Album Reviews

A Soothing Balm for the Soul: Adrianne Lenker’s ‘abysskiss’

Big Thief frontwoman Adrianne Lenker releases a solo album that is full of muted hand-picked guitar and transcendent poetry.

Frontwoman of Big Thief and supremely talented songwriter Adrianne Lenker is back with a solo offering that reflects the incredible deepness of her twenty-seven-year-old mind. Lenker transcendent style stems from what could be referred to as a sort of divine inspiration, described by her in an interview with Stereogum as “sitting in a space with invisible energy, invisible material, and just [thinking], ‘Is there anything here that’s like shimmering right now that I could try and sing to?’”A poet with more than a decade’s worth of songwriting experience, Lenker penned the album during stolen moments on Big Thief’s extensive tour schedule, capturing the immediacy of her emotion like a photograph. With no sign of slowing down, Lenker will be touring with Big Thief until the end of the month, with a solo European and North American tour scheduled for the beginning of 2019.

Lenker’s abysskiss is achingly vulnerable, at once both personal and universal. As the muted guitar and piano fade in on “terminal paradise,” the track unfolds like an art song, with lines like “Worm / will you return me / to the robin’s beak? / I’ll be a bird.” Minimal instrumentation puts the spotlight on Lenker’s poetic lyrics, which use concrete imagery at the surface to hint at deeper unbroached subjects, while leaving everything open to individual interpretation.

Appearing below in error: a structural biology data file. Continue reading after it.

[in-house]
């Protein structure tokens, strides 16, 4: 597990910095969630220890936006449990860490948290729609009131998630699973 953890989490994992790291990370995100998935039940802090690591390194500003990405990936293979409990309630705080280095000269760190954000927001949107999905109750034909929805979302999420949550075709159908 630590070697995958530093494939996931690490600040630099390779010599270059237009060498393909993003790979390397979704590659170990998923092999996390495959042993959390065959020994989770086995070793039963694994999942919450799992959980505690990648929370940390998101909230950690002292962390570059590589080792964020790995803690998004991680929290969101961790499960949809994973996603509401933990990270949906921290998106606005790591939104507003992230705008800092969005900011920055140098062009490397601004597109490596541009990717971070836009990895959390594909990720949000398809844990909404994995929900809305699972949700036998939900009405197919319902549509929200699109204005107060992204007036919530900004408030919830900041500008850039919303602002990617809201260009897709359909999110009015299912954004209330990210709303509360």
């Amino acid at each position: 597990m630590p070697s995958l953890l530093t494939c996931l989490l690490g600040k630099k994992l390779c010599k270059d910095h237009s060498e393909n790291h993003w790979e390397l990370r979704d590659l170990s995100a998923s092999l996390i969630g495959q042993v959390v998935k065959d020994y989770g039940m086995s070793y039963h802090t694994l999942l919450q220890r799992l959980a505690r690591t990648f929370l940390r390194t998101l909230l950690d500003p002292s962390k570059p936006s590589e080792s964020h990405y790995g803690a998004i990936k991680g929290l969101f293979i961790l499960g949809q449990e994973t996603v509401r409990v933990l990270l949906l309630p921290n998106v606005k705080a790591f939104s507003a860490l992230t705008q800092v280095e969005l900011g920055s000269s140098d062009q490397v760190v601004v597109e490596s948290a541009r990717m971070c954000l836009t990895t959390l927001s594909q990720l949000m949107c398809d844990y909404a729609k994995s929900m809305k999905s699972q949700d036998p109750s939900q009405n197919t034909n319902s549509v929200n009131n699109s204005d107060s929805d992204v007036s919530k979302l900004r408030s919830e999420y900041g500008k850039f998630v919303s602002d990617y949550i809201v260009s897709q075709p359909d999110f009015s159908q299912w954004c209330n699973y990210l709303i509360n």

Through the arc of the ten song collection, the songs flow in a stream of consciousness style, touching time and again on the topic of birth. Examples can be found in titles such as “womb” and “cradle” as well is in the soothing lullaby “from”: “One ear to your womb / Puppy on the floor / Baby’s coming soon / I wonder if she’ll know /  Where she’s come from.” One of the singles from the album, “symbol” is possibly the most enigmatic, with verses full of internal rhymes that tumble out on a single note: “Fly make flea, make haste, make waste, eight makes infinity.” Symbolic of the cycle of life and death, the final song “10 miles” ends with the sweetly haunting lyric “To die in your arms / Your words forming again.” With each listen, the album blooms like a bouquet of roses, tender and ephemeral, prompting serious introspection on the part of the listener. Like the sweetest lullaby, abysskiss quiets the soul, even as it questions the deepest parts of human existence.

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